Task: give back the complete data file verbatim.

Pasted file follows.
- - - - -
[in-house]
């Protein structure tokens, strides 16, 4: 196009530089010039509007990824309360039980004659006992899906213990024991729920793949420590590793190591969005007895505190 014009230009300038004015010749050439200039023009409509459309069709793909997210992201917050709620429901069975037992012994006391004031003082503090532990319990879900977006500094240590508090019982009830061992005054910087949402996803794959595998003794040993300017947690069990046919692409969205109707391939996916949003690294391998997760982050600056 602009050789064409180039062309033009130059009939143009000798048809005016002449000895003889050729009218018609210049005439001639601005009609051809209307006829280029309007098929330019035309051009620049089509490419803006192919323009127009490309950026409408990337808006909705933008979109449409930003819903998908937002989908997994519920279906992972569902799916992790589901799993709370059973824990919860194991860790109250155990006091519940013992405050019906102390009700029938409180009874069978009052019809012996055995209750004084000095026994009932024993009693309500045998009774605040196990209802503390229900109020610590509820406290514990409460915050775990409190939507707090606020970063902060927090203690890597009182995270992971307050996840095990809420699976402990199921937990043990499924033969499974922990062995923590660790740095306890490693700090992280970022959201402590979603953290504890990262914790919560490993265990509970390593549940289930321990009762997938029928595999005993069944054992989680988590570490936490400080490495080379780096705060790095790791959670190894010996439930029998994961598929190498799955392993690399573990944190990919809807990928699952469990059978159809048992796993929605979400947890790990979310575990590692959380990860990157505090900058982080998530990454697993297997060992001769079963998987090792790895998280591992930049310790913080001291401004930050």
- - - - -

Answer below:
[in-house]
């Protein structure tokens, strides 16, 4: 196009530089010039509007990824309360039980004659006992899906213990024991729920793949420590590793190591969005007895505190 014009230009300038004015010749050439200039023009409509459309069709793909997210992201917050709620429901069975037992012994006391004031003082503090532990319990879900977006500094240590508090019982009830061992005054910087949402996803794959595998003794040993300017947690069990046919692409969205109707391939996916949003690294391998997760982050600056 602009050789064409180039062309033009130059009939143009000798048809005016002449000895003889050729009218018609210049005439001639601005009609051809209307006829280029309007098929330019035309051009620049089509490419803006192919323009127009490309950026409408990337808006909705933008979109449409930003819903998908937002989908997994519920279906992972569902799916992790589901799993709370059973824990919860194991860790109250155990006091519940013992405050019906102390009700029938409180009874069978009052019809012996055995209750004084000095026994009932024993009693309500045998009774605040196990209802503390229900109020610590509820406290514990409460915050775990409190939507707090606020970063902060927090203690890597009182995270992971307050996840095990809420699976402990199921937990043990499924033969499974922990062995923590660790740095306890490693700090992280970022959201402590979603953290504890990262914790919560490993265990509970390593549940289930321990009762997938029928595999005993069944054992989680988590570490936490400080490495080379780096705060790095790791959670190894010996439930029998994961598929190498799955392993690399573990944190990919809807990928699952469990059978159809048992796993929605979400947890790990979310575990590692959380990860990157505090900058982080998530990454697993297997060992001769079963998987090792790895998280591992930049310790913080001291401004930050």